15:39 All flesh is not the same flesh: but there is one kind of flesh of men, another flesh of beasts, another of fishes, and another of birds.
15:40 here are also celestial bodies, and bodies terrestrial: but the glory of the celestial is one, and the glory of the terrestrial is another.
15:41 here is one glory of the sun, and another glory of the moon, and another glory of the stars: for one star differeth from another star in glory.
15:42 So also is the resurrection of the dead. It is sown in corruption; it is raised in incorruption:
15:43 It is sown in dishonour; it is raised in glory: it is sown in weakness; it is raised in power:
15:44 It is sown a natural body; it is raised a spiritual body. There is a natural body, and there is a spiritual body.
15:45 And so it is written, The first man Adam was made a living soul; the last Adam was made a quickening spirit.
15:46 Howbeit that was not first which is spiritual, but that which is natural; and afterward that which is spiritual.
15:47 The first man is of the earth, earthy; the second man is the Lord from heaven.
15:48 As is the earthy, such are they also that are earthy: and as is the heavenly, such are they also that are heavenly.
15:49 And as we have borne the image of the earthy, we shall also bear the image of the heavenly.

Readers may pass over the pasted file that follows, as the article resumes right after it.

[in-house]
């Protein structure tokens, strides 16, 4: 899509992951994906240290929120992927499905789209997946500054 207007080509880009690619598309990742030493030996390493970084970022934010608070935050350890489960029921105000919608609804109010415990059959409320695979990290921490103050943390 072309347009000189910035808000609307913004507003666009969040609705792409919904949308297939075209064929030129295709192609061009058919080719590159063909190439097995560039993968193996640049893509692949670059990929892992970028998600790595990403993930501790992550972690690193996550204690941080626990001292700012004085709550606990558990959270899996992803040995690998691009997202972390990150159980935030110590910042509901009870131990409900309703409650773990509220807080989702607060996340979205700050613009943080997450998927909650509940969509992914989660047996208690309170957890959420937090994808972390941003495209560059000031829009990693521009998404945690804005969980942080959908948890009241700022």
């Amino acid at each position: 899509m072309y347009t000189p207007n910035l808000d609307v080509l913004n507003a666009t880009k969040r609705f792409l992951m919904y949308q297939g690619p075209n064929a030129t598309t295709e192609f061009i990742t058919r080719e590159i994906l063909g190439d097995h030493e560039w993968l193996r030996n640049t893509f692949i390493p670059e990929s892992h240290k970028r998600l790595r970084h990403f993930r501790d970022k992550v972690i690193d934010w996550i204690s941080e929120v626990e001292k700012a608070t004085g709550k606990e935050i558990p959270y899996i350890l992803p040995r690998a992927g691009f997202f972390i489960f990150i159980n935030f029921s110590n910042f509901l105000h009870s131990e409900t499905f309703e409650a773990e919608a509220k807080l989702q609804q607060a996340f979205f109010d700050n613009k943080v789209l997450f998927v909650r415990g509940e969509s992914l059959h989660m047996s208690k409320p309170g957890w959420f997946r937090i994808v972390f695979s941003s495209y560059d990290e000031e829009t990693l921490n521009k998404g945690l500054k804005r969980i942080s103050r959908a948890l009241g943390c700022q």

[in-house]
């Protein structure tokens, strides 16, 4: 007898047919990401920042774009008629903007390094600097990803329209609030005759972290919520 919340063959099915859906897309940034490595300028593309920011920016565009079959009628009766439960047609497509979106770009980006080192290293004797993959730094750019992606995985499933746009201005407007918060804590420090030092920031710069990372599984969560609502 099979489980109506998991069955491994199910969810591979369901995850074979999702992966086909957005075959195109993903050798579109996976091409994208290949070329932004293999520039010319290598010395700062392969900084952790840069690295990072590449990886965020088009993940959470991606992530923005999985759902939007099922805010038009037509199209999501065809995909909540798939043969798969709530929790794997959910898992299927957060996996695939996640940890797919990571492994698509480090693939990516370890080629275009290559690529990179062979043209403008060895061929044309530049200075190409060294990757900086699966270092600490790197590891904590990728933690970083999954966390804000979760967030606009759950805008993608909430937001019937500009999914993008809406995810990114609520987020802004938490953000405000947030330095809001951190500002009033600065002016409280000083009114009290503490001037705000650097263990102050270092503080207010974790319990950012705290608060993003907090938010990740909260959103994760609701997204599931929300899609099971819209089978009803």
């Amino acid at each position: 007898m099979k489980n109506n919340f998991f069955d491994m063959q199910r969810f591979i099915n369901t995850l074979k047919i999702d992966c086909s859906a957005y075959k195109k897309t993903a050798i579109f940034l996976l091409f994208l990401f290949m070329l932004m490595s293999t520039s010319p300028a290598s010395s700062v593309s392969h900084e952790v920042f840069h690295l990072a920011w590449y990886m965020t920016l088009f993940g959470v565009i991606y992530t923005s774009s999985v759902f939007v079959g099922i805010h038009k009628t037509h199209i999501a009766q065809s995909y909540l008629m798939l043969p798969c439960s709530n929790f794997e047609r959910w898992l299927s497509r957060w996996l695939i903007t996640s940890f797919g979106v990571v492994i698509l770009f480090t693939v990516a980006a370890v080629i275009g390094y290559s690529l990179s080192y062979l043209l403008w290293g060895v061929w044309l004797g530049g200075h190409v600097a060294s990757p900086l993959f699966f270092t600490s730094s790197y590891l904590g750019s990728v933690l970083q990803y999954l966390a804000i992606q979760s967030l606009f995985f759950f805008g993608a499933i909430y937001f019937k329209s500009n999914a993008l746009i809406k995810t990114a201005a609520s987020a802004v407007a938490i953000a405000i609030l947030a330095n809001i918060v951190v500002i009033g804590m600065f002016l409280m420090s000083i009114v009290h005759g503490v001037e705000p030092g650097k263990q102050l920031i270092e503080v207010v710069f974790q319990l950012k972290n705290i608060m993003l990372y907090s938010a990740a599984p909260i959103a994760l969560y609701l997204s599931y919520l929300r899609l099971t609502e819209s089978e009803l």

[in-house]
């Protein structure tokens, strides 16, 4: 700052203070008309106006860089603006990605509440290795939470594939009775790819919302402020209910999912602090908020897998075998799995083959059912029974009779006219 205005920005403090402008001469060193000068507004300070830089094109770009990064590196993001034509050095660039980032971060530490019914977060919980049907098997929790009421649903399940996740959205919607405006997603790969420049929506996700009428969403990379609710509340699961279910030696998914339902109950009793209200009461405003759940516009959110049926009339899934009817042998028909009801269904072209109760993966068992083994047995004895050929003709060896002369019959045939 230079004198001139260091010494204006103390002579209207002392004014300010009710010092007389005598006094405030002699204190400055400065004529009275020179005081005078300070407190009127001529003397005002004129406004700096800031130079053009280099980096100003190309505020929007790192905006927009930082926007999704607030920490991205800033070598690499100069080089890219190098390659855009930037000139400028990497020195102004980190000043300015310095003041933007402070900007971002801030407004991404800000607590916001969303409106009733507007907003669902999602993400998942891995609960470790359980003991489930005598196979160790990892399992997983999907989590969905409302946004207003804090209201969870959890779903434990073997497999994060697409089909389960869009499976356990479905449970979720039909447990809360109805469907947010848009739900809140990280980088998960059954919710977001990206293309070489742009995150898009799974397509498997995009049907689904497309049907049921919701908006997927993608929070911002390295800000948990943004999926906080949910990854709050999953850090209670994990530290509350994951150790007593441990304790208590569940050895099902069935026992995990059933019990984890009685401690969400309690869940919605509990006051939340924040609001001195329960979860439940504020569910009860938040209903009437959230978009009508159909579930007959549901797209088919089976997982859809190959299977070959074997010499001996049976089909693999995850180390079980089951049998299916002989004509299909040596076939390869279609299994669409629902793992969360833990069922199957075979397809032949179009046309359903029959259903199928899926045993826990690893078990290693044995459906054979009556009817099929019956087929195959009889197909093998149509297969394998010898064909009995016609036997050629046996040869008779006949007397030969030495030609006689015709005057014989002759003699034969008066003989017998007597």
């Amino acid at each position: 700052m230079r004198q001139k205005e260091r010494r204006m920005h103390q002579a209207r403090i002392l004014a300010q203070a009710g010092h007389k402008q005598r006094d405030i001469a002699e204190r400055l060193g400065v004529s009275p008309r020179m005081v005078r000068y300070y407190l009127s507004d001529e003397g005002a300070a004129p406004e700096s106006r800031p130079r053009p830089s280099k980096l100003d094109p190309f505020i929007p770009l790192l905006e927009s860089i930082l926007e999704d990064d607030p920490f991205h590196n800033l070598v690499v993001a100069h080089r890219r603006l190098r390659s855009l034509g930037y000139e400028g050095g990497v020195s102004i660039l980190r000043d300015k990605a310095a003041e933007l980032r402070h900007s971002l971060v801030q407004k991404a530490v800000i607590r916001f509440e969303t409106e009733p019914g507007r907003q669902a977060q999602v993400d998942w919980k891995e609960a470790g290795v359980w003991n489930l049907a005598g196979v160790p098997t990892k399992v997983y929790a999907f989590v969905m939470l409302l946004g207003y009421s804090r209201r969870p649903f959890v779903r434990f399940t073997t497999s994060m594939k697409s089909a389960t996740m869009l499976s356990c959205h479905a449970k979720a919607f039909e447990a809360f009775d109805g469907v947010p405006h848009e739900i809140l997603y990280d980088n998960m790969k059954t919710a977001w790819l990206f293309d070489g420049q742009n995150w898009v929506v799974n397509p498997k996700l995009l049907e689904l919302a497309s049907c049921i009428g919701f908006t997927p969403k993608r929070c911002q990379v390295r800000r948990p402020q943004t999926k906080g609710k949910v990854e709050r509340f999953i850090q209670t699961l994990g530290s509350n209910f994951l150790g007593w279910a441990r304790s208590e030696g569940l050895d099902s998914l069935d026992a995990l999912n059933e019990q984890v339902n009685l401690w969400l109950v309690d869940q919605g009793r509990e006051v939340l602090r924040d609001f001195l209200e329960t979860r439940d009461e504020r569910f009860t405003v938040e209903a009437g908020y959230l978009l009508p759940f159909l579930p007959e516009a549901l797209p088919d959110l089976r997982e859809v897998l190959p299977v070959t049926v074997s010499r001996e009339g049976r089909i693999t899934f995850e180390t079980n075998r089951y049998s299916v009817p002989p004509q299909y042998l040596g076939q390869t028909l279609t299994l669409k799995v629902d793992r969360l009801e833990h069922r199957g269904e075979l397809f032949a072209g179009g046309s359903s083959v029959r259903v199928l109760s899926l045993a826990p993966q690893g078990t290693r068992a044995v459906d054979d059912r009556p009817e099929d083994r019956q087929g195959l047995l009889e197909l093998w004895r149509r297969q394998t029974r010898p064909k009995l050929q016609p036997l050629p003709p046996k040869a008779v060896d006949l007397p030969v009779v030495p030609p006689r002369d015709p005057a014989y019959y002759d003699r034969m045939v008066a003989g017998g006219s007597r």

15:50 Now this I say, brethren, that flesh and blood cannot inherit the kingdom of God; neither doth corruption inherit incorruption.
15:51 Behold, I shew you a mystery; We shall not all sleep, but we shall all be changed,
15:52 In a moment, in the twinkling of an eye, at the last trump: for the trumpet shall sound, and the dead shall be raised incorruptible, and we shall be changed.
15:53 For this corruptible must put on incorruption, and this mortal must put on immortality.
15:54 So when this corruptible shall have put on incorruption, and this mortal shall have put on immortality, then shall be brought to pass the saying that is written, Death is swallowed up in victory.
15:55 O death, where is thy sting? O grave, where is thy victory?
15:56 The sting of death is sin; and the strength of sin is the law.
15:57 But thanks be to God, which giveth us the victory through our Lord Jesus Christ.
15:58 Therefore, my beloved brethren, be ye stedfast, unmoveable, always abounding in the work of the Lord, forasmuch as ye know that your labour is not in vain in the Lord.1
Bible Commentary51 Paul uses the word "sleep" as a metaphor for death (John 11:11). He calls attention to the fact that there are some who will not die, but who will be translated from the imperfect physical state to the perfect heavenly state. With regard to both those alive when Jesus comes and those who have died, the former instantaneously exchange their mortal bodies for immortal bodies; the latter are raised with immortal bodies.2